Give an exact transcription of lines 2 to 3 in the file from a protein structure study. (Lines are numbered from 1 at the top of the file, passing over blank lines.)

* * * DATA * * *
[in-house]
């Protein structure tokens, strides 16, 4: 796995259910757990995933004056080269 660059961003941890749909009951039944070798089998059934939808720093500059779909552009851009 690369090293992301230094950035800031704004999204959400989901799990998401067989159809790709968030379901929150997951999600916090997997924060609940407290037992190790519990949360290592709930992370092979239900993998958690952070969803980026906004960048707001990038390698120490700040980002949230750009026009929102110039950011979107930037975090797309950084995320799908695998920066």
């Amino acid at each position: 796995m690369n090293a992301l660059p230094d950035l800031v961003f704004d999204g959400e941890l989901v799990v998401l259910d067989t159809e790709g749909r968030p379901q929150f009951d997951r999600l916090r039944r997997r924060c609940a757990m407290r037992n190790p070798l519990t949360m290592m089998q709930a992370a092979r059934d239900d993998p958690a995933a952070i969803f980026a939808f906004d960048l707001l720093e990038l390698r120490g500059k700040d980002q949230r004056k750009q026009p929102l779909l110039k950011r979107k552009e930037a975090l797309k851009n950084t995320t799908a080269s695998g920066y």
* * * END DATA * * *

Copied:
């Protein structure tokens, strides 16, 4: 796995259910757990995933004056080269 660059961003941890749909009951039944070798089998059934939808720093500059779909552009851009 690369090293992301230094950035800031704004999204959400989901799990998401067989159809790709968030379901929150997951999600916090997997924060609940407290037992190790519990949360290592709930992370092979239900993998958690952070969803980026906004960048707001990038390698120490700040980002949230750009026009929102110039950011979107930037975090797309950084995320799908695998920066």
């Amino acid at each position: 796995m690369n090293a992301l660059p230094d950035l800031v961003f704004d999204g959400e941890l989901v799990v998401l259910d067989t159809e790709g749909r968030p379901q929150f009951d997951r999600l916090r039944r997997r924060c609940a757990m407290r037992n190790p070798l519990t949360m290592m089998q709930a992370a092979r059934d239900d993998p958690a995933a952070i969803f980026a939808f906004d960048l707001l720093e990038l390698r120490g500059k700040d980002q949230r004056k750009q026009p929102l779909l110039k950011r979107k552009e930037a975090l797309k851009n950084t995320t799908a080269s695998g920066y």